NSW Premier Gladys Berejiklian and Prime Minister Scott Morrison. (Image: AAP/David Gray)

If you observe closely enough, you can detect the underlying truth in the responses of even the most practised politicians. This week delivered an instructive example.

Scott Morrison, Gladys Berejiklian and Daniel Andrews were each asked, naturally enough, what they thought about Sydney and Melbourne’s eye-catching protests of a loose coalition of anti-lockdown, anti-vaccination, anti-Bill Gates and apparently anti-personal hygiene activists.

On the protesters, there’s really not much to say.  They may be stupid, deluded or nihilistic; who knows, they may be conscientiously attempting to bring on the rapture in which the prime minister believes. 

Society will always have a little froth around the rim, and in tenser times it’ll be more visible. These folks aren’t Galileo. Their sole use is to remind us why we have gun laws.

Under questioning, Andrews chose to deflect, talking instead of how proud he is of his fellow Victorians for behaving so well under lockdown.  Berejiklian said she doesn’t care what people do in their spare time, including engaging in protests, provided they follow “the rules”.  If they don’t, they should feel the consequences.

Morrison simply gave the answer anyone could have predicted: “It’s a free country.”  Predictably, too, that triggered a wave of cries of hypocrisy, given that it’s just a few months since he was equating climate protesters with terrorists and threatening to criminalise consumer boycotts.

But forget about the self-perpetuating machinery of outrage politics which will soon enough re-engulf our discourse. It is pointlessly reflexive, just a lazy alternative to actual debate.

Andrews is a sharp politician, a populist with a clear eye on the long game.  It’s unsurprising that he tries to tiptoe through one of the central tensions of his premiership — he comes from a liberal Labor tradition in a state that celebrates social activism, while presiding over a policing regime that is arguably the nation’s most militarised and repressive. 

That is to say, he doesn’t like dissension. He’d just prefer not to look like he’s keen to shut it down, while shutting it down.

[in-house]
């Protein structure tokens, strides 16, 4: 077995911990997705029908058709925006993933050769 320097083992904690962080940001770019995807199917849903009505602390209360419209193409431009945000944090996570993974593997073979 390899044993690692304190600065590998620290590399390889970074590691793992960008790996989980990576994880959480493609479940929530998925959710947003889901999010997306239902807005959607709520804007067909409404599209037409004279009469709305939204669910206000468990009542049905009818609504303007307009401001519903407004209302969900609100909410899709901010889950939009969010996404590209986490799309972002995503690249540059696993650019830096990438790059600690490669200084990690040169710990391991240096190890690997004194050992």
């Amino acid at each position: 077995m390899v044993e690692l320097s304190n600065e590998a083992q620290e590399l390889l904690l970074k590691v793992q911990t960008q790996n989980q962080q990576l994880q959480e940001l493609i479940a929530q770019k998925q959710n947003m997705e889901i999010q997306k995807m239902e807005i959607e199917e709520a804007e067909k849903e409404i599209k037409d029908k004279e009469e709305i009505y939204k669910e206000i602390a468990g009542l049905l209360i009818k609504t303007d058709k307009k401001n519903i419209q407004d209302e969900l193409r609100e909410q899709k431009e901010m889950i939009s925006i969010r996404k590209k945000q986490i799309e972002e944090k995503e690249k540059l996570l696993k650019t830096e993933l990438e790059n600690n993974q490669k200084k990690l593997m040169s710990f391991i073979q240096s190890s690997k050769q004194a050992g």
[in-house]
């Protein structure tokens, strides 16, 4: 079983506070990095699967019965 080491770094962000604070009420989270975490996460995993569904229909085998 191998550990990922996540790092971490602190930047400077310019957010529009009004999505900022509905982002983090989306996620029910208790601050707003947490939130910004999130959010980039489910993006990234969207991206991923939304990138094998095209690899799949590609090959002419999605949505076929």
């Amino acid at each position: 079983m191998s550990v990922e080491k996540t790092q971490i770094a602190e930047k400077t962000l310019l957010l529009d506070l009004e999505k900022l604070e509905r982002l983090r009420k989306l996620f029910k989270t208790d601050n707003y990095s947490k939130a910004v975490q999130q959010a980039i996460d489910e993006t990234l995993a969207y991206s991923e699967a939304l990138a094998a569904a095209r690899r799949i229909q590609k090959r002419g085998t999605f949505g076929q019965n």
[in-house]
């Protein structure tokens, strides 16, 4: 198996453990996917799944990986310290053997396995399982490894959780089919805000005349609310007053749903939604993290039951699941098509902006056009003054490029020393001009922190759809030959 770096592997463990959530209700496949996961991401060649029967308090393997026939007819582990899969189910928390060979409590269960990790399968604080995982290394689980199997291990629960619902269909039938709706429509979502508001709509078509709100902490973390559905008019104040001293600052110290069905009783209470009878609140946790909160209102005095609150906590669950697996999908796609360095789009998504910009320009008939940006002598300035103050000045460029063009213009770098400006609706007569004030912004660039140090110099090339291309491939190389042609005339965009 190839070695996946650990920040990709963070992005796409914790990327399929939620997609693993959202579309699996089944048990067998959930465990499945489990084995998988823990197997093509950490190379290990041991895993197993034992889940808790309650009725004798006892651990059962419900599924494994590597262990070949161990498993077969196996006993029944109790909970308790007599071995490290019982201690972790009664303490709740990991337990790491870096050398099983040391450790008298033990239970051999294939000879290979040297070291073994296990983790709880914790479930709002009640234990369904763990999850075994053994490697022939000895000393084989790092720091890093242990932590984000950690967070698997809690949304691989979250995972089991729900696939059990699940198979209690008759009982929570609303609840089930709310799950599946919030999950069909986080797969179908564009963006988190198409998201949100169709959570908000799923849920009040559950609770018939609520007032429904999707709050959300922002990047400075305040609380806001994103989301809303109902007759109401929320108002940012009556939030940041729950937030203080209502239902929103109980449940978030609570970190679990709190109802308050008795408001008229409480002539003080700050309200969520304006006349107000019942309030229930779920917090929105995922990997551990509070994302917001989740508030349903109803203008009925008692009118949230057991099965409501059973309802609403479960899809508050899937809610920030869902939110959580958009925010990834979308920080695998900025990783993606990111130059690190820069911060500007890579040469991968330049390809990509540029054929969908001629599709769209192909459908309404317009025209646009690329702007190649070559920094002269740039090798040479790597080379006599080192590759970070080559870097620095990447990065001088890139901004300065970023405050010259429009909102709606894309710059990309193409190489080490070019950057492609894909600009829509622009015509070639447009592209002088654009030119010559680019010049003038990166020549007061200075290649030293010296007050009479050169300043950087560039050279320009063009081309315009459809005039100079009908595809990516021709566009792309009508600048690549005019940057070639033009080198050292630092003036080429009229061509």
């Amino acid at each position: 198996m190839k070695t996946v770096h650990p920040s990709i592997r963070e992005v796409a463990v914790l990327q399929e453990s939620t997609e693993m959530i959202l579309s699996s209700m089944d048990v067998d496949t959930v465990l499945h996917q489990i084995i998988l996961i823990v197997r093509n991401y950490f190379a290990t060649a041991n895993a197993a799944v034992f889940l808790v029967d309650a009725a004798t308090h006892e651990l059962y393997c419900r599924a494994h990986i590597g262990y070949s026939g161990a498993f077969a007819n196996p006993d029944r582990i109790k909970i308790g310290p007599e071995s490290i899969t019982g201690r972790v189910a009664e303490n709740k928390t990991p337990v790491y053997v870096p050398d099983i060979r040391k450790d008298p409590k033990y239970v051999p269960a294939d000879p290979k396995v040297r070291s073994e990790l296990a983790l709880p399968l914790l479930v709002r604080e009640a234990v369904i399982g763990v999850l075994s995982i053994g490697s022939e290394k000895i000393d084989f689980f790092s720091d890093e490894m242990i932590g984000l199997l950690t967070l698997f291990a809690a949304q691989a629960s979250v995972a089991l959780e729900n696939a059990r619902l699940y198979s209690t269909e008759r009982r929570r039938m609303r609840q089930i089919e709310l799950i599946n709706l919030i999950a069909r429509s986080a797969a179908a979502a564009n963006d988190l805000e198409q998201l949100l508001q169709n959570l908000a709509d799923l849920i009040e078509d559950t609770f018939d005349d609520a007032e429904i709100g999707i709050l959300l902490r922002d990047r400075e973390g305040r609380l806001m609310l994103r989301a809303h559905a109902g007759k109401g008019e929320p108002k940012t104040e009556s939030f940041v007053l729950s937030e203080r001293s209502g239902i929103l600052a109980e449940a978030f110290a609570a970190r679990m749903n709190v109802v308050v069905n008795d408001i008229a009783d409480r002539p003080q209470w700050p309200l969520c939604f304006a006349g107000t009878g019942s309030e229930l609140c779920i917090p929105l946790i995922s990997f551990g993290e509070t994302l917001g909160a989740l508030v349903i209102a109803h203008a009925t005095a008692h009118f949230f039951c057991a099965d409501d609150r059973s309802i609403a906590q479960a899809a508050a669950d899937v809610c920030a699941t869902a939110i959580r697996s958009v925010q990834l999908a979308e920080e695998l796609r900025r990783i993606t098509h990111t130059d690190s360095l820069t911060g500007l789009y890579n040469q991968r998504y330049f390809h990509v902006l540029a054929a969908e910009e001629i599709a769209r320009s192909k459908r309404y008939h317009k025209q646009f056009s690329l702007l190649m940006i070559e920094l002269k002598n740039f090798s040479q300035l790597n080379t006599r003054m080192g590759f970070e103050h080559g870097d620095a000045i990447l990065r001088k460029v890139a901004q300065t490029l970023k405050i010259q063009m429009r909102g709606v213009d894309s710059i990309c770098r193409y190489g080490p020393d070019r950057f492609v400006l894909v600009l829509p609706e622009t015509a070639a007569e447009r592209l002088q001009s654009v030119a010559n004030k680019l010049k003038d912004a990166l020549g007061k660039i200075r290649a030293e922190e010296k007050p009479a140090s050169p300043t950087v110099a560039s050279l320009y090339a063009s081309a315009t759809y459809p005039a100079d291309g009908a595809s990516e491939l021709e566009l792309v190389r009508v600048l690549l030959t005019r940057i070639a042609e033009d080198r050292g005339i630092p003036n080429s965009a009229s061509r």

Berejiklian’s approach to all issues of policy is pure pragmatism — she appears to have almost no ideology. Unlike Morrison, she is a genuine conservative. She sees the world as a rule-bound jungle — as long as we all comply, nobody gets hurt. 

She seems genuinely puzzled why there is so much questioning of the rules she’s imposed in this crisis, since to her they are merely rational. It’s the same with pill testing, strip searching, lockout laws and any other intersection point between civil rights and her definition of an ordered society. 

For Berejiklian, policy is just a logical balancing of risks. It makes her effective as a leader (and good in a crisis) but maddeningly obtuse to ideologues of any stripe.

Morrison’s response was predictable but also revealing. Although he is often accused of having no ideology and being a purely political animal driven by polls and talkback radio, I think that’s a little shallow.

He is certainly a populist and shameless in his willingness to self-contradict. The constant allegations of hypocrisy mean nothing to him.

However, if he was truly unanchored to beliefs he would not be so predictable. The truth is that it’s not hard to know what he is going to say on any issue. Ideologically he is just a child of John Howard, a believer in the myth of a quiet Australia, populated by people like the ones he’d invite over for a curry. People like him.

Once you appreciate that for Morrison normality is actually a thing, then his beliefs and words make perfect sense. 

It’s a free country. There’s nothing wrong with people holding strange beliefs, like that 5G causes coronavirus and that getting a flu jab increases your COVID-19 infection risk by 36% (source: an NRL player’s wife). 

And there’s nothing wrong with them exercising their right to be patently stupid in a public place.

Having personal beliefs that are on the outer edge of reason (like the conviction that the end times are literally imminent) isn’t inconsistent with Morrison’s understanding of normality. 

You hear some pretty wild social theories from your mates around the backyard barbecue sometimes.

What’s not normal is to want to do something in practical pursuit of those beliefs, like challenge the authority of the state, or interrupt commerce, or traffic, or blow things up.  It’s not normal to threaten the compact that says that Australia, after a little unpleasantness with the original inhabitants and the occasional hiccup encountered by immigrants, has matured into a paradise of assimilated harmony.

It’s also not normal to care too much about politics, demand actual accountability from politicians, or get too angry about the erosion of rights.  Have your opinions, sure, just keep them confined to Facebook and talkback where they belong.  

In that frame, it makes sense.  The anti-lockdown protesters are harmless as they present no real threat to anything. For them, provided they don’t start demanding anything real, it is a free country. 

Schoolkids marching to demand an end to fossil fuels though? That’s a threat to something very real and therefore, to Morrison, intolerable.

There’s a difference between conservatism, which in its proper form is agnostic, and bigotry. Morrison is not a conservative.